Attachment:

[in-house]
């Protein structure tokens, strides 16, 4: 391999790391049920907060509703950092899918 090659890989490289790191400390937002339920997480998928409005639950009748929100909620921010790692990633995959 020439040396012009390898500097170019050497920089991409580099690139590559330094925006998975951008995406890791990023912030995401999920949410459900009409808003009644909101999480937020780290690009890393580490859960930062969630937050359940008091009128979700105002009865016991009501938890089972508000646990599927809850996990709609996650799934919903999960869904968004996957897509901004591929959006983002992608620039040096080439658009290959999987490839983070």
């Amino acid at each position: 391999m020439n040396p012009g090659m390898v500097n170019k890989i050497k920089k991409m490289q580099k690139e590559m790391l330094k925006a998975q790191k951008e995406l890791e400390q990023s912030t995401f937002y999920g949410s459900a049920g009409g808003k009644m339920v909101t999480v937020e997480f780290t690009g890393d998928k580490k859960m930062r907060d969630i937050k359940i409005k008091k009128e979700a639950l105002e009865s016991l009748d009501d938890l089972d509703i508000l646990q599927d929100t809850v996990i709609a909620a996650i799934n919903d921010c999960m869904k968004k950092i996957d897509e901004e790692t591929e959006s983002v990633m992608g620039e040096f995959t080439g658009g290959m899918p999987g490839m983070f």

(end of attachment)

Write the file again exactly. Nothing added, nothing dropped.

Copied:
[in-house]
């Protein structure tokens, strides 16, 4: 391999790391049920907060509703950092899918 090659890989490289790191400390937002339920997480998928409005639950009748929100909620921010790692990633995959 020439040396012009390898500097170019050497920089991409580099690139590559330094925006998975951008995406890791990023912030995401999920949410459900009409808003009644909101999480937020780290690009890393580490859960930062969630937050359940008091009128979700105002009865016991009501938890089972508000646990599927809850996990709609996650799934919903999960869904968004996957897509901004591929959006983002992608620039040096080439658009290959999987490839983070």
């Amino acid at each position: 391999m020439n040396p012009g090659m390898v500097n170019k890989i050497k920089k991409m490289q580099k690139e590559m790391l330094k925006a998975q790191k951008e995406l890791e400390q990023s912030t995401f937002y999920g949410s459900a049920g009409g808003k009644m339920v909101t999480v937020e997480f780290t690009g890393d998928k580490k859960m930062r907060d969630i937050k359940i409005k008091k009128e979700a639950l105002e009865s016991l009748d009501d938890l089972d509703i508000l646990q599927d929100t809850v996990i709609a909620a996650i799934n919903d921010c999960m869904k968004k950092i996957d897509e901004e790692t591929e959006s983002v990633m992608g620039e040096f995959t080439g658009g290959m899918p999987g490839m983070f």